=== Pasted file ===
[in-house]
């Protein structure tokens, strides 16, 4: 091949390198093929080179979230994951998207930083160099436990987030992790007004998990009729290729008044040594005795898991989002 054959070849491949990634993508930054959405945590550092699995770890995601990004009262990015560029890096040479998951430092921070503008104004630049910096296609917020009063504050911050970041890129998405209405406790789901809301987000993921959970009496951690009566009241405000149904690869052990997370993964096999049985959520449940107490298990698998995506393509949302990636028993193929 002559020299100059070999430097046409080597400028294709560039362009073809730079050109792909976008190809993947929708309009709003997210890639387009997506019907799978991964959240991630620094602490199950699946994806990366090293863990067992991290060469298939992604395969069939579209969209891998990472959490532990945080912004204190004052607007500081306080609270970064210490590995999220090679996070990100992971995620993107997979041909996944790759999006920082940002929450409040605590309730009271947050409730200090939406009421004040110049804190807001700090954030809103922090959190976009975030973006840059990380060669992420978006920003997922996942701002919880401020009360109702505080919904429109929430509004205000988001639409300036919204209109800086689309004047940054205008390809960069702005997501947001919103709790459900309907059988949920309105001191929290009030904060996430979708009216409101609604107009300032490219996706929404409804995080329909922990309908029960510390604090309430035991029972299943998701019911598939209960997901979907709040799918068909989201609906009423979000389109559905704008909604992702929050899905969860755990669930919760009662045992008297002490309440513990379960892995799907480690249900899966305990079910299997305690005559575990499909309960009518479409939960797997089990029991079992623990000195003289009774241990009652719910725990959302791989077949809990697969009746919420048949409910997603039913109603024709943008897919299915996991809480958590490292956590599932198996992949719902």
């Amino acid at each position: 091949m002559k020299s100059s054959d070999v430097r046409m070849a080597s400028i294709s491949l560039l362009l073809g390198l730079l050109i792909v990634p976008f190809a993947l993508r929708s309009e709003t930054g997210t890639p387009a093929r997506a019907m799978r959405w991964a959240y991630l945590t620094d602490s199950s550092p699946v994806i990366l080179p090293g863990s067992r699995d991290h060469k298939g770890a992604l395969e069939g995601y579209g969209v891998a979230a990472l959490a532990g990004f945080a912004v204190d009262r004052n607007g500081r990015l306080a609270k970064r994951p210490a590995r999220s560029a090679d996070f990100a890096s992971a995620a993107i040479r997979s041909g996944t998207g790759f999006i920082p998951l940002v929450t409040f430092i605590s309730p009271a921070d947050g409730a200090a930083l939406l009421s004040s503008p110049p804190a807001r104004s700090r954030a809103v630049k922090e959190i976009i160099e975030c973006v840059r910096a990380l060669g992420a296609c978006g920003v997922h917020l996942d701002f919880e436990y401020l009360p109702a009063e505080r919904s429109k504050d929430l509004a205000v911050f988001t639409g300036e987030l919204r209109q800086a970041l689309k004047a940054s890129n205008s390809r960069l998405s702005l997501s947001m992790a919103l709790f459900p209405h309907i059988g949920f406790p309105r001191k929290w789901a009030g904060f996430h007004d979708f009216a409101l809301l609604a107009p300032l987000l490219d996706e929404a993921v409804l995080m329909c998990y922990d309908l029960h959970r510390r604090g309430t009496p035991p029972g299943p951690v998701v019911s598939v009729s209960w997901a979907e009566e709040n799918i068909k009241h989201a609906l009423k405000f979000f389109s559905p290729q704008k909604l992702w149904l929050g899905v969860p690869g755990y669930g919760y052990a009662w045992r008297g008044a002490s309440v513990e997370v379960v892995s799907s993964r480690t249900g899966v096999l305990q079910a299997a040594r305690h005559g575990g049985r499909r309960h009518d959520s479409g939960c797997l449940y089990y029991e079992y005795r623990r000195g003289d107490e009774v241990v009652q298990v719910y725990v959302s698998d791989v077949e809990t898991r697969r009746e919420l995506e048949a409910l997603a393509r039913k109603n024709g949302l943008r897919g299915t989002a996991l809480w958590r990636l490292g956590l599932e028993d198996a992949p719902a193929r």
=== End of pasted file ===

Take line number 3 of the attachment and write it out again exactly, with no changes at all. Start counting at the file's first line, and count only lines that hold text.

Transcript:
């Amino acid at each position: 091949m002559k020299s100059s054959d070999v430097r046409m070849a080597s400028i294709s491949l560039l362009l073809g390198l730079l050109i792909v990634p976008f190809a993947l993508r929708s309009e709003t930054g997210t890639p387009a093929r997506a019907m799978r959405w991964a959240y991630l945590t620094d602490s199950s550092p699946v994806i990366l080179p090293g863990s067992r699995d991290h060469k298939g770890a992604l395969e069939g995601y579209g969209v891998a979230a990472l959490a532990g990004f945080a912004v204190d009262r004052n607007g500081r990015l306080a609270k970064r994951p210490a590995r999220s560029a090679d996070f990100a890096s992971a995620a993107i040479r997979s041909g996944t998207g790759f999006i920082p998951l940002v929450t409040f430092i605590s309730p009271a921070d947050g409730a200090a930083l939406l009421s004040s503008p110049p804190a807001r104004s700090r954030a809103v630049k922090e959190i976009i160099e975030c973006v840059r910096a990380l060669g992420a296609c978006g920003v997922h917020l996942d701002f919880e436990y401020l009360p109702a009063e505080r919904s429109k504050d929430l509004a205000v911050f988001t639409g300036e987030l919204r209109q800086a970041l689309k004047a940054s890129n205008s390809r960069l998405s702005l997501s947001m992790a919103l709790f459900p209405h309907i059988g949920f406790p309105r001191k929290w789901a009030g904060f996430h007004d979708f009216a409101l809301l609604a107009p300032l987000l490219d996706e929404a993921v409804l995080m329909c998990y922990d309908l029960h959970r510390r604090g309430t009496p035991p029972g299943p951690v998701v019911s598939v009729s209960w997901a979907e009566e709040n799918i068909k009241h989201a609906l009423k405000f979000f389109s559905p290729q704008k909604l992702w149904l929050g899905v969860p690869g755990y669930g919760y052990a009662w045992r008297g008044a002490s309440v513990e997370v379960v892995s799907s993964r480690t249900g899966v096999l305990q079910a299997a040594r305690h005559g575990g049985r499909r309960h009518d959520s479409g939960c797997l449940y089990y029991e079992y005795r623990r000195g003289d107490e009774v241990v009652q298990v719910y725990v959302s698998d791989v077949e809990t898991r697969r009746e919420l995506e048949a409910l997603a393509r039913k109603n024709g949302l943008r897919g299915t989002a996991l809480w958590r990636l490292g956590l599932e028993d198996a992949p719902a193929r």